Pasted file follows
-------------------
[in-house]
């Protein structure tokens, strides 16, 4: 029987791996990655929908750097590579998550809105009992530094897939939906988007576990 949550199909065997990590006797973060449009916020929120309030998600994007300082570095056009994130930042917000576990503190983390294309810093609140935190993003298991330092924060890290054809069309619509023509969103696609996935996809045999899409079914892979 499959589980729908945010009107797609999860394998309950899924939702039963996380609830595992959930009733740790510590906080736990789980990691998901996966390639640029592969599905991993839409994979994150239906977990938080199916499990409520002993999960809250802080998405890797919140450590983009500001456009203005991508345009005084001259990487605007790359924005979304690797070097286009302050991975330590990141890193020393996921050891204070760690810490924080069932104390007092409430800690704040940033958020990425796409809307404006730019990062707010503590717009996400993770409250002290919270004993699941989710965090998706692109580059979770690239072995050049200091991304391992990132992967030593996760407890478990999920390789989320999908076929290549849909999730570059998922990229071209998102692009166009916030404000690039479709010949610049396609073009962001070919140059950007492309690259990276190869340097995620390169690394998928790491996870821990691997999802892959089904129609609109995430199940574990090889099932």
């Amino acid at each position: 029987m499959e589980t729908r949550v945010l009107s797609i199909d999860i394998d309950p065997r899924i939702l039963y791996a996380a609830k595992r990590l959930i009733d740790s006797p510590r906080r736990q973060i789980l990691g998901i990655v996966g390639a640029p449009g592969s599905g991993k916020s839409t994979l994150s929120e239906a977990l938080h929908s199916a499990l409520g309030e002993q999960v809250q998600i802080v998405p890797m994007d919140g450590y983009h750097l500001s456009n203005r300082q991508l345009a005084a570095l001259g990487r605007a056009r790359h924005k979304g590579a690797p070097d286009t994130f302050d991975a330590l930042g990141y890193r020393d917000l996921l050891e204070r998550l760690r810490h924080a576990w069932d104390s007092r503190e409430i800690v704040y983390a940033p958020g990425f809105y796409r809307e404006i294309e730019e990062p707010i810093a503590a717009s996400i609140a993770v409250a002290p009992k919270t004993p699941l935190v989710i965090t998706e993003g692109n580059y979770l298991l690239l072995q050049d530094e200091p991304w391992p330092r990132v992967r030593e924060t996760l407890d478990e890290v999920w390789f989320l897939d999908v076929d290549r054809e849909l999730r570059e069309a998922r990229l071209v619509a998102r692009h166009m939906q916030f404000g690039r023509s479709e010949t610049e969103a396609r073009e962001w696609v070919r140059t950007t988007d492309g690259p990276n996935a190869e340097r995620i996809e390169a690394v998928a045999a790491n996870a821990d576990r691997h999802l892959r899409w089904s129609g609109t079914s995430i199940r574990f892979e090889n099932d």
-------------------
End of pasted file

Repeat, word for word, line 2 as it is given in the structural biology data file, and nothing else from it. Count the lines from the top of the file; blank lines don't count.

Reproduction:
């Protein structure tokens, strides 16, 4: 029987791996990655929908750097590579998550809105009992530094897939939906988007576990 949550199909065997990590006797973060449009916020929120309030998600994007300082570095056009994130930042917000576990503190983390294309810093609140935190993003298991330092924060890290054809069309619509023509969103696609996935996809045999899409079914892979 499959589980729908945010009107797609999860394998309950899924939702039963996380609830595992959930009733740790510590906080736990789980990691998901996966390639640029592969599905991993839409994979994150239906977990938080199916499990409520002993999960809250802080998405890797919140450590983009500001456009203005991508345009005084001259990487605007790359924005979304690797070097286009302050991975330590990141890193020393996921050891204070760690810490924080069932104390007092409430800690704040940033958020990425796409809307404006730019990062707010503590717009996400993770409250002290919270004993699941989710965090998706692109580059979770690239072995050049200091991304391992990132992967030593996760407890478990999920390789989320999908076929290549849909999730570059998922990229071209998102692009166009916030404000690039479709010949610049396609073009962001070919140059950007492309690259990276190869340097995620390169690394998928790491996870821990691997999802892959089904129609609109995430199940574990090889099932």